Microsoft has released a batch of security patches, fixing 27 vulnerabilities in Windows, Microsoft Office, Internet Explorer, and its new Edge browser.
The patches are organised in nine security bulletins, five of which are rated critical and the rest important, making this Microsoft patch bundle one of the lightest this year. All of the issues resolved this month are in desktop deployments, but Windows servers might also be affected depending on their configuration.
“For example, Windows servers running Terminal Services tend to act as both desktop and server environments,” said Tod Beardsley, security research manager, Rapid7, via email. “However, the majority of Windows server admins out there can roll out patches at a fairly leisurely pace.”
On the desktop side, administrators should prioritise the Microsoft Office and browser patches: MS16-099 (Office), MS16-095 (IE) and MS16-096 (Edge). These vulnerabilities are critical and could be exploited remotely through web pages or Office documents to execute malicious code.
Another critical security bulletin that applies to Windows, but also to Microsoft Office, Skype and Lync is MS16-097. It covers patches for three vulnerabilities in the Windows Graphics Component that allow for remote code execution through malicious web pages and documents.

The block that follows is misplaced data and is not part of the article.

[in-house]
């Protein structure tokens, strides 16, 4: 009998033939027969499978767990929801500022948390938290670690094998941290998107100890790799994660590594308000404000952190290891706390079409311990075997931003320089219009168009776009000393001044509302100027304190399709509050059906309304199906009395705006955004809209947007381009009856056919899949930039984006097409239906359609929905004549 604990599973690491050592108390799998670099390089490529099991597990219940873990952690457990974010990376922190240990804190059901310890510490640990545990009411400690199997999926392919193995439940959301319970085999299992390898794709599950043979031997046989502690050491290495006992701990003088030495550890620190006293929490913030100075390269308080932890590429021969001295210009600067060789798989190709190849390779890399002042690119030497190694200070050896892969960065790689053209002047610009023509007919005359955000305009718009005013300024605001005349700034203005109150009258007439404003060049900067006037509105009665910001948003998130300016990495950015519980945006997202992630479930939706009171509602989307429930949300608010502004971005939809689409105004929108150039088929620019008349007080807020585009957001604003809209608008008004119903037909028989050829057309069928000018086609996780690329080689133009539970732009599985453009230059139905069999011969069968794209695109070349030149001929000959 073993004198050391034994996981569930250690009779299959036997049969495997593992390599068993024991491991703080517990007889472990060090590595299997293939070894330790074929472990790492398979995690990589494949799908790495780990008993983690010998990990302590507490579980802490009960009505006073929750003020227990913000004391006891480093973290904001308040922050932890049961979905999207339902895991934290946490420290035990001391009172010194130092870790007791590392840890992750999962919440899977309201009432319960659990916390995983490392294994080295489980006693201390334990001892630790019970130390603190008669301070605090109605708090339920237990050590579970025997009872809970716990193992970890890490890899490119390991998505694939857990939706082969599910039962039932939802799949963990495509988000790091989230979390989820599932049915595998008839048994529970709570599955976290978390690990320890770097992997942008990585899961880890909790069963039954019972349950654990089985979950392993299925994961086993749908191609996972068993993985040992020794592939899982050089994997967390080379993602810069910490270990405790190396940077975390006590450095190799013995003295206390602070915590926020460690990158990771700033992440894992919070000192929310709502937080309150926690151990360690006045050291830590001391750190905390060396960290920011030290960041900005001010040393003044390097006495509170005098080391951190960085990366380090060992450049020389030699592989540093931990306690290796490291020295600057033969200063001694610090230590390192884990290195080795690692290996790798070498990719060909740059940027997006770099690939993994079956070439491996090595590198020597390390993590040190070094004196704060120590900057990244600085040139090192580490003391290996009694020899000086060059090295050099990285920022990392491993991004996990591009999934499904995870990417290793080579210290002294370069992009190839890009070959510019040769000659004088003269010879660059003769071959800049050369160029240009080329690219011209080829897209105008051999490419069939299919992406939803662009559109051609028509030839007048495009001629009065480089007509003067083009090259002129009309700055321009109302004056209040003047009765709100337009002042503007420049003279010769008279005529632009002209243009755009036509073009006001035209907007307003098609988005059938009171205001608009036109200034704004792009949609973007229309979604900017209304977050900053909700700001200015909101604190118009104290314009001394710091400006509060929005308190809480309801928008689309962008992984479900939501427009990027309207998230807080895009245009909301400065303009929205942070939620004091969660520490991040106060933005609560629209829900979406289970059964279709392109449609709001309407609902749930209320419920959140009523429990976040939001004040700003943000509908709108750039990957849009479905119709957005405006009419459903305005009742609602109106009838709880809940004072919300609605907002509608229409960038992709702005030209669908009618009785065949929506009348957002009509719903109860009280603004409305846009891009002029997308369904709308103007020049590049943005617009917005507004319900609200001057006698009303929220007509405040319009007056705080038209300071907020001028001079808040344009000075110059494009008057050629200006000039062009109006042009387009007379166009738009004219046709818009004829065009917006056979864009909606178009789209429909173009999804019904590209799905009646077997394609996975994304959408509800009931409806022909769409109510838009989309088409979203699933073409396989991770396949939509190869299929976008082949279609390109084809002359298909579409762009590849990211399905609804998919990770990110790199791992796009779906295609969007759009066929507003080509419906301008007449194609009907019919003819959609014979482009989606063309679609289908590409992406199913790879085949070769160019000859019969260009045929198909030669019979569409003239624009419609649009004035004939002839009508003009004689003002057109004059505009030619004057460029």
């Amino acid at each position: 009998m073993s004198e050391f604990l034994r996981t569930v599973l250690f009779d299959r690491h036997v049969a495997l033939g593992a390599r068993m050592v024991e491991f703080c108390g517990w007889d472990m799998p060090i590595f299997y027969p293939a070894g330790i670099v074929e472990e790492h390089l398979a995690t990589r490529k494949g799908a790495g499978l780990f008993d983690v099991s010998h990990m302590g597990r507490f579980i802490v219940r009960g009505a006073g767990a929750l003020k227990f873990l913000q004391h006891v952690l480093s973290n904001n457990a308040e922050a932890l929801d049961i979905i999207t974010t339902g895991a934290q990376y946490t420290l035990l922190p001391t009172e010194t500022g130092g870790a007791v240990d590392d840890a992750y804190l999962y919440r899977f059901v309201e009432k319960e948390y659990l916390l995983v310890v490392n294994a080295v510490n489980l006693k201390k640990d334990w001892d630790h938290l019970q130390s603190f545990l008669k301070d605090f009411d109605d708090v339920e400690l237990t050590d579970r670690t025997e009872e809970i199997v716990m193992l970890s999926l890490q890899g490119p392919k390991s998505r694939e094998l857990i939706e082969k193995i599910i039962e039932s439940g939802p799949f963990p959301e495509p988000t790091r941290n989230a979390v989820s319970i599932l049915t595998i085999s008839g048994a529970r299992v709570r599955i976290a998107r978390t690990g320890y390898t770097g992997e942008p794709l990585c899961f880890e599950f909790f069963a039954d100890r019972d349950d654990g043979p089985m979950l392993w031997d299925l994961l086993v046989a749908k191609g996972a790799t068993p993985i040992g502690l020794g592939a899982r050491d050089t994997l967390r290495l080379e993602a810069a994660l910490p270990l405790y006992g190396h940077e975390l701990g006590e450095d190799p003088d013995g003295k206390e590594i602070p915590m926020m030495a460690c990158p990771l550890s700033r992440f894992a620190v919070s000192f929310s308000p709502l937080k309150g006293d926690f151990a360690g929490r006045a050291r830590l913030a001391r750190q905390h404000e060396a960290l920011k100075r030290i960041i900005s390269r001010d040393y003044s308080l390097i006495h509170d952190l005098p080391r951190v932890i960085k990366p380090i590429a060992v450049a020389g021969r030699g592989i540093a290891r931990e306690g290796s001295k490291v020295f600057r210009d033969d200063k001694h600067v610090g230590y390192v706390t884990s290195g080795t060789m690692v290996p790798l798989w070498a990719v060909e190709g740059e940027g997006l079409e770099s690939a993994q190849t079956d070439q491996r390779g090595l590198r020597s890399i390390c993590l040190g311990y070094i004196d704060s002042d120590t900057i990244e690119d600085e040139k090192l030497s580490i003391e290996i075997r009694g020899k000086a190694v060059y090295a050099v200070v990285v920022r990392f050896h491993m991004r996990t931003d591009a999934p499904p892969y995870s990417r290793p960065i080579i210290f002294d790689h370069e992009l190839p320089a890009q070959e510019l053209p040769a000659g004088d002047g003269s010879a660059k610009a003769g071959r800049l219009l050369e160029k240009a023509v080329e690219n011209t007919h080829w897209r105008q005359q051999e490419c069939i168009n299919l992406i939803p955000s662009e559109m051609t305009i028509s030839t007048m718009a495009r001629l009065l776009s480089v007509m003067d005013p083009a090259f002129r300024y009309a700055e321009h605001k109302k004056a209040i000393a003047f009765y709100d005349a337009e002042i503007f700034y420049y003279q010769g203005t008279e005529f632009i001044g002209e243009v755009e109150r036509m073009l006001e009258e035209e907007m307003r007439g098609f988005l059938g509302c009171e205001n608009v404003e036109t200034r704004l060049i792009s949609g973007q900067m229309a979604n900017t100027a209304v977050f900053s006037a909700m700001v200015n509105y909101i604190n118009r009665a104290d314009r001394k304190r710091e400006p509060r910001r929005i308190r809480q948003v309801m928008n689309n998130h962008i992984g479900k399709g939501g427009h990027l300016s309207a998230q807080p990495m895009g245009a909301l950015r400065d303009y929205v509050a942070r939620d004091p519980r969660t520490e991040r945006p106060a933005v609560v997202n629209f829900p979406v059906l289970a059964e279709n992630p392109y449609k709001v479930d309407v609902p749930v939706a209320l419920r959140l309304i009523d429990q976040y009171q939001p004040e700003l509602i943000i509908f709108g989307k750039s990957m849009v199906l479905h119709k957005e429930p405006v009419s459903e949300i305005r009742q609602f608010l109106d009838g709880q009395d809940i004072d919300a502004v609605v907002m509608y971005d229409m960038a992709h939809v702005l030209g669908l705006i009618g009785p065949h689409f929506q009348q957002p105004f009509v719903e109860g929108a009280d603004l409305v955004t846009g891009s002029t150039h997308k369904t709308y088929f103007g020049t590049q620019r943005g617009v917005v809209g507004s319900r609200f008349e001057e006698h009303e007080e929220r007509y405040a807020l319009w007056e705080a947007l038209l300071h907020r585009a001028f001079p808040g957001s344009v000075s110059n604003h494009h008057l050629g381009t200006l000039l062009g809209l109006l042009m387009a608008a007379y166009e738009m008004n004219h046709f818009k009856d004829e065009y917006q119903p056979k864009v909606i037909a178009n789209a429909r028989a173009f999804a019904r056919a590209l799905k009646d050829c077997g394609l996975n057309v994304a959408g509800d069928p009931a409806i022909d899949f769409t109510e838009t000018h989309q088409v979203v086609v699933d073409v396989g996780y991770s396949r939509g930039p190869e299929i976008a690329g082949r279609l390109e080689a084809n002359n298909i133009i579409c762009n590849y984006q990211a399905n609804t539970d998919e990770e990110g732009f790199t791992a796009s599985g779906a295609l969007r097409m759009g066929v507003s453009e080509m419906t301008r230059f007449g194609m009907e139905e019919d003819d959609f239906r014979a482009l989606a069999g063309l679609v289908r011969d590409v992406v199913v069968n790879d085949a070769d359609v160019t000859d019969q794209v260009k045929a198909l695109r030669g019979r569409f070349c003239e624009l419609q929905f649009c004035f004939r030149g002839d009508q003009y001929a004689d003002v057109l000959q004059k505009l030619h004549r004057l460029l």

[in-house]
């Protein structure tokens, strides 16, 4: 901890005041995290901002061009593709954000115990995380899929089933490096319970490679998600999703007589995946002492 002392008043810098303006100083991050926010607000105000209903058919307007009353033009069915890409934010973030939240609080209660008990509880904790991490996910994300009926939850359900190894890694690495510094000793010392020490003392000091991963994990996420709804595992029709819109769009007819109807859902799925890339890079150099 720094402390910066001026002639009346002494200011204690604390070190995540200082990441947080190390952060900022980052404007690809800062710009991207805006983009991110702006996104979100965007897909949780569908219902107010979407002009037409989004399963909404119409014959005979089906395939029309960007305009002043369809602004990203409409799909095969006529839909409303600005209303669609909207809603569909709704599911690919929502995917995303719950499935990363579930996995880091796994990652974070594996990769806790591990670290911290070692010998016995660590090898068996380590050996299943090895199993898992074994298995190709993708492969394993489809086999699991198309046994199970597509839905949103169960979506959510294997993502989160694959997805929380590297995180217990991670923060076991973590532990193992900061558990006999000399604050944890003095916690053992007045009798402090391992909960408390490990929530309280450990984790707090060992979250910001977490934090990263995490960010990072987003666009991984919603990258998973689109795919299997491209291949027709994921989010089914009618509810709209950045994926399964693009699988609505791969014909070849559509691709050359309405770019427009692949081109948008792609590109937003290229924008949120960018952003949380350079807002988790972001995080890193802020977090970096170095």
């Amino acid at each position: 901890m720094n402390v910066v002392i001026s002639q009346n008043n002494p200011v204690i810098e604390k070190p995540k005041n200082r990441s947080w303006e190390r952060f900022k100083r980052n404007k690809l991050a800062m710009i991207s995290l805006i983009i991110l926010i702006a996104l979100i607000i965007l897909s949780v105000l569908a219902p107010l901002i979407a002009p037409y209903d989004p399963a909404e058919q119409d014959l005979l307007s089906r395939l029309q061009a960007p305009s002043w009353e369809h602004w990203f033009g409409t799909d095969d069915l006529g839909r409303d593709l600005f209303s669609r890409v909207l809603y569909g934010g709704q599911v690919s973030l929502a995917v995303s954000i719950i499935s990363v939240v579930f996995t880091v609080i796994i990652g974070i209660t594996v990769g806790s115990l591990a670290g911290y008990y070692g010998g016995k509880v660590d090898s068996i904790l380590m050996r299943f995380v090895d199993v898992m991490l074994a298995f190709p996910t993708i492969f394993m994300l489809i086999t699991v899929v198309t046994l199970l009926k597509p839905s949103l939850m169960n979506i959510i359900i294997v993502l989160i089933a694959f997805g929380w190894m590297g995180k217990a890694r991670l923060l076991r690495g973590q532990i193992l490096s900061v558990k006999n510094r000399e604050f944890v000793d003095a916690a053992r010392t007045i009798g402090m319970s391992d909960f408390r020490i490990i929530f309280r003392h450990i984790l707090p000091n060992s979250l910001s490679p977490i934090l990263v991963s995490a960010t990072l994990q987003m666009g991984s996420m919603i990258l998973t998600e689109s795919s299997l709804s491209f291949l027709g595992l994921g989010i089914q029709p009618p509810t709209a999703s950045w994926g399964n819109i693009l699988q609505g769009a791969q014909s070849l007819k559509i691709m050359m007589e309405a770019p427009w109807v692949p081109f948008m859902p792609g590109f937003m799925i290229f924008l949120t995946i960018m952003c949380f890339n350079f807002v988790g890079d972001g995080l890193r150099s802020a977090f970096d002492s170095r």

On Windows 10 with Edge, attackers could exploit the vulnerability by hosting a malicious PDF document on a website and then tricking users into loading that file in their browser. On other systems, attackers would have to trick users to download the document locally and then open it, for example through an email attachment.
The MS16-100 and MS16-098 bulletins, both rated as important, could also get some attention from hackers because they cover flaws that could be used to further their attacks.
“Overall, it’s a regular sized patch day which will keep Windows desktop administrators busy,” said Amol Sarwate, director of Vulnerability Labs, Qualys, in a blog post.